v.      § 8(a)(4) prohibits such discrimination against EEs on account of their testifying or giving charges before the agency charged with implementing the statute
                                                          vi.      § 8(a)(5) requires ERs to bargain collectively with the duly established representatives (unions) of their EEs
c.       § 9
                                                              i.      Describes the procedures, primarily the secret ballot election in an “appropriate bargaining unit,” by which EEs can choose whether they want a particular union to represent them
d.      § 10
                                                              i.      Judicial review in specified courts of appeals was established by § 10
 
e.       Additional points:
                                                              i.      The Wagner Act established an administrative agency, the NLRB, to administer and interpret unfair labor practice and representation provisions of the Act
                                                            ii.      The original Wagner Act contained no restrictions on the activities of unions
 
 
Taft-Hartley Act (1947):
1.      Taft-Hartley marks a shift away from a federal policy encouraging unionization to a more neutral posture, while continuing the right of EEs to be free from ER coercion
2.      Taft-Hartley amended § 8 of the NLRA by prohibiting union activities that are specified in § 8(b)
a.       Forbidden are secondary boycotts, jurisdictional strikes over work assignments, and strikes to force and ER to discharge an EE on account of his union affiliation, or lack of it
3.      § 7 was amended to include the right to refrain from engaging in concerted activities
 
 
Landrum-Griffin Act (1959):
1.      Contains a bill of rights for union members, requires certain financial disclosures by unions, prescribes procedures for the election of union officers, and provides civil and criminal remedies for financial abuses by union officers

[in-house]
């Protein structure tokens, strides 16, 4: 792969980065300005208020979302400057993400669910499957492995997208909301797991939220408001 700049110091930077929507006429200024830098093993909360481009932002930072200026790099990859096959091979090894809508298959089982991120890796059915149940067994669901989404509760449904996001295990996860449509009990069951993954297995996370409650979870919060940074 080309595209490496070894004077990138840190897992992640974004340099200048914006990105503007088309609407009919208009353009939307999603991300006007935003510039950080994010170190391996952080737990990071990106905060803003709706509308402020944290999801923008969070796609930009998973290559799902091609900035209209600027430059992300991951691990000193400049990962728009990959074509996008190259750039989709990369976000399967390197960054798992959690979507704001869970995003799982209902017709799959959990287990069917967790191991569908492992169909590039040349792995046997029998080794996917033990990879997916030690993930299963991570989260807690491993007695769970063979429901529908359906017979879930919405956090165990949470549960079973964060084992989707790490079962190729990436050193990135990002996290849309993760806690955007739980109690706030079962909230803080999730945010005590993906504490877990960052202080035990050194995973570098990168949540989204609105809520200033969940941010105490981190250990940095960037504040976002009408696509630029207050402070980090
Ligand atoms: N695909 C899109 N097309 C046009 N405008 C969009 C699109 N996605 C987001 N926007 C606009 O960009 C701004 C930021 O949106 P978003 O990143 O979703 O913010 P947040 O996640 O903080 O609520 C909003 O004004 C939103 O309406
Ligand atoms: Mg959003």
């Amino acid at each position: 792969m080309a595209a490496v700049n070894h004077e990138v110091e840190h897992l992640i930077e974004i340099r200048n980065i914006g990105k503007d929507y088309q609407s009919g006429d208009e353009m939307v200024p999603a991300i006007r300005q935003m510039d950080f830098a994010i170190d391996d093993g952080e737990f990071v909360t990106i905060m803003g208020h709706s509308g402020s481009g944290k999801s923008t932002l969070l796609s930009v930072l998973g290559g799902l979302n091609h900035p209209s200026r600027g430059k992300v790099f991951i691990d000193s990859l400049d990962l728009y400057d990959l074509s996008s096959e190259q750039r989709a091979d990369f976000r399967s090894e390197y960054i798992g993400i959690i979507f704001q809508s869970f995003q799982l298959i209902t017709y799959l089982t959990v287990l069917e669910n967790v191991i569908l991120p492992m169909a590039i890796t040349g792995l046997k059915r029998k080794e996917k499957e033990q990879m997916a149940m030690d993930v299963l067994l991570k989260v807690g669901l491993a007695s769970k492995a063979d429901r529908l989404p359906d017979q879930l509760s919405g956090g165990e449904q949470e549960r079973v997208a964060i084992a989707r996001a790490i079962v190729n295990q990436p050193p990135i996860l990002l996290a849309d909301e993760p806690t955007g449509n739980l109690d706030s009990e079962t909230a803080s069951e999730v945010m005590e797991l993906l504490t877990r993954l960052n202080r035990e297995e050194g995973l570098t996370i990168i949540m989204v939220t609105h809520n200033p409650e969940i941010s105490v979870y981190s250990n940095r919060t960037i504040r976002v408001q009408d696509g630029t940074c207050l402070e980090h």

2.      Also passed amendments to the N

ion:
 
Procedure for an ULP Case:
1.      Each NLRB case, whether it involves an unfair labor practice or a matter of representation, must be initiated by a private party
a.       An ULP case is initiated when a private party files a “charge” that an unfair labor practice has been committed
2.      The regional office where the charge is filed is responsible for investigating it
3.      After investigation, the regional director decides whether to issue a “complaint” in the case
a.       Only if a complaint is issued will the case be prosecuted and heard by the board
b.      If the regional director refuses to issue a complaint, party can issue an appeal to the General Counsel’s office in Washington; however, such appeals are almost always denied
4.      If the regional director issues the ULP complaint, an attorney from the regional office will prosecute the case for the charging party
a.       Most complaints are settled by the regional office prior to any hearing
b.      But keep in mind that the Board doesn’t have any mechanisms allowing pre-hearing discovery in unfair labor practice cases
5.      If an ULP hearing is necessary, a regional staff attorney representing the General Counsel will control the case, but the charging party may intervene and present evidence
6.      An ULP case is tried before an ALJ
a.       After taking evidence and receiving briefs, an ALJ issues a recommended decision and order
b.      The recommended order will either set out the appropriate remedy or dismiss the complaint
7.      What happens After ALJ decision:
a.       If no party (respondent, General Counsel or charging party) files exceptions to this recommended decision and order, it automatically becomes final as an order issued by the Board
b.      If exceptions are filed, the case file is transferred to the Board in Washington, briefs are filed (oral arg is rare), and the Board issues a written decision and order
                                                              i.      The Board has rule-making power, but it has exercised it only once
                                                            ii.      A Board order is not self-enforcing; that is, the Board has no coercive power to compel adherence to its order
1.      § 10(e) of the NLRA provides that the Board may petition specified US Courts of Appeals for enforcement of a Board order
2.      Additionally, § 10(f) provides that any person aggrieved by a final Board order granting or denying relief sought may petition a Court of Appeals for review of the order
8.      Generally, Board cases in ULP proceedings have been affirmed by a Appeals Court in full or in part at a rate of over 80%
9.      A final review possibility is a writ of certiorari from the US Sup Ct.